cholar Stephen Pyne worked 15 seasons as a firefighter on the North Rim of the Grand Canyon before embarking on an academic career that has established him as America's premier historian of fire. In Smokechasing, his 11th book about fire, he assembles a series of 31 short, briskly paced essays that probe the subject with a sophistication and historical context unmatched in the recent tide of fire-obsessed memoirs and journalistic blockbusters (see, for instance, Sebastian Junger's book Fire ) that are suddenly so beloved by American publishers. Pyne ranges across time and geography to probe the intersection of people, place, and fire in all its environmental, political, and psychological complexity. Instead of simple answers and sensationalism, Pyne gives us ambiguity and tough questions.
In particular, Pyne demonstrates how we tend to react to fire's impact on the landscape in one of two extreme ways -- -- either accepting it as an unpredictable "natural" occurrence or marshalling all our resources and technology to bring about its absolute suppression -- -- and attempts to map a more moderate ecological alternative. The challenge in the United States, he argues, is to govern our public lands with a sophistication and understanding not evident in recent fire -- management policy, while not abandoning our responsibility to use fire as a necessary tool in wilderness management. Along the way, Pyne reminds us that the primordial power of fire continues to thwart the best of human intentions.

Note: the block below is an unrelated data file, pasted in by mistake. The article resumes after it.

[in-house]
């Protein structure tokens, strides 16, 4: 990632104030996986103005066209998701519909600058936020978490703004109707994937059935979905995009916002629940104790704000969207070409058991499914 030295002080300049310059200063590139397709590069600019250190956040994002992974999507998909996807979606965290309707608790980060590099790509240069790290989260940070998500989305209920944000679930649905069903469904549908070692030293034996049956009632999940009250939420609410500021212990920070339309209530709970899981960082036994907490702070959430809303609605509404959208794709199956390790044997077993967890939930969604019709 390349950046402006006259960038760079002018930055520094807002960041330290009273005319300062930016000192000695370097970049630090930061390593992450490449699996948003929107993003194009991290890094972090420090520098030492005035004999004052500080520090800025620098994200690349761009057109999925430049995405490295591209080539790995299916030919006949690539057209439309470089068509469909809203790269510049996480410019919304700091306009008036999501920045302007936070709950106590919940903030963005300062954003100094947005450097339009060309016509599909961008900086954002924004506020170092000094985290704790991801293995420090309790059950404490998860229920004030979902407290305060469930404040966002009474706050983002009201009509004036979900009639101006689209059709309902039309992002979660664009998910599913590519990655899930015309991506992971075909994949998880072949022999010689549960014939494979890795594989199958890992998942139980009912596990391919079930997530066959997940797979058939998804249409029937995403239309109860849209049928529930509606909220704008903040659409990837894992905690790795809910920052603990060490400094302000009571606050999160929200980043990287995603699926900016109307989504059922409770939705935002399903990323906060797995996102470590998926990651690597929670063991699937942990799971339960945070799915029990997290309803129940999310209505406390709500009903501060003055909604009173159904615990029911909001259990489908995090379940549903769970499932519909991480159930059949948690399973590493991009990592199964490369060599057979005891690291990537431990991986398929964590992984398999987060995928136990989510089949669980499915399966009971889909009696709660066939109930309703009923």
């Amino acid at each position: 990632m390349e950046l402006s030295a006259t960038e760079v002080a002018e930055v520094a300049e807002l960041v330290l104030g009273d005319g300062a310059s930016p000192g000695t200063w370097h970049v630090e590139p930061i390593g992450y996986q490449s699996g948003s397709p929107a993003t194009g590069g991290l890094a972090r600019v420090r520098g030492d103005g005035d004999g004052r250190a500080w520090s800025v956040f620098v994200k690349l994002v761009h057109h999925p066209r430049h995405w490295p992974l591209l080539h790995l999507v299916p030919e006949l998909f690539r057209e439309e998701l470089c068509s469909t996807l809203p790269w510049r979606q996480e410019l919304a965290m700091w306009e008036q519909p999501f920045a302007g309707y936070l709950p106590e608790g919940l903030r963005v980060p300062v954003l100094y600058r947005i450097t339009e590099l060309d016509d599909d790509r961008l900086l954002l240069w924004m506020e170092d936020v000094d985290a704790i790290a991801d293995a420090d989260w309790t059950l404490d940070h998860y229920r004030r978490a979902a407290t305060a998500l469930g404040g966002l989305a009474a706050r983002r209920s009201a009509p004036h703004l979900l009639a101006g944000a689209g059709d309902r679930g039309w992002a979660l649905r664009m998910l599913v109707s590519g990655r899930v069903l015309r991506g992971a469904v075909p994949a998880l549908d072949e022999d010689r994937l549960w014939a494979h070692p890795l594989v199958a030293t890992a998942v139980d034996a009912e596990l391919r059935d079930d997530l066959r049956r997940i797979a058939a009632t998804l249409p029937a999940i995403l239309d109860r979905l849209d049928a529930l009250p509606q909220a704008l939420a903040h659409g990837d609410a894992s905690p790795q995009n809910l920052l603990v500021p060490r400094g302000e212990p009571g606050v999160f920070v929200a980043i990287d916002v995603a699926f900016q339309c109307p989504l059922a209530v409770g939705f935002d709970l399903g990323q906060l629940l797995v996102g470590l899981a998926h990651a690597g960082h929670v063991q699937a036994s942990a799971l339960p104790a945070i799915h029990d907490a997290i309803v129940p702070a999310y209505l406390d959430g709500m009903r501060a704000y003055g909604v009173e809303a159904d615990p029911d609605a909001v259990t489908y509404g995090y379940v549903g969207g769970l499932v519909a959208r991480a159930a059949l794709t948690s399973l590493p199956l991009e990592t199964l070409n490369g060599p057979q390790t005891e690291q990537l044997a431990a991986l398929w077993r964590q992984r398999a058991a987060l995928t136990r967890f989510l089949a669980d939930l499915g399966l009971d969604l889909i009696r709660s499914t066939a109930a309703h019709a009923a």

In several of his essays, Pyne explores this power within a larger social context by describing a dialectic between what he calls open flame and hidden flame. In the developing world, fires still sweep across the landscape as a tool of agriculture, fighting weeds, and replenishing nutrients in the soil. In industrialized nations, most burning takes place out of sight, in car engines and power plants. This transformation, Pyne argues, severed an age -- old link between fire and the human hand, so that fire on the land came to be seen as a scourge instead of a natural occurrence or a tool. The great fires of 1910, which burned millions of acres in the West and were the subject of Pyne's last book, solidified the government's posture of total war against wildland fire. By the start of World War II, the Forest Service's policy of almost zero tolerance for fires on its watch was encoded in the "10 a.m." dictum, whose aim was simple and uncompromising: to contain any forest fire by 10 a.m. the morning after its detection.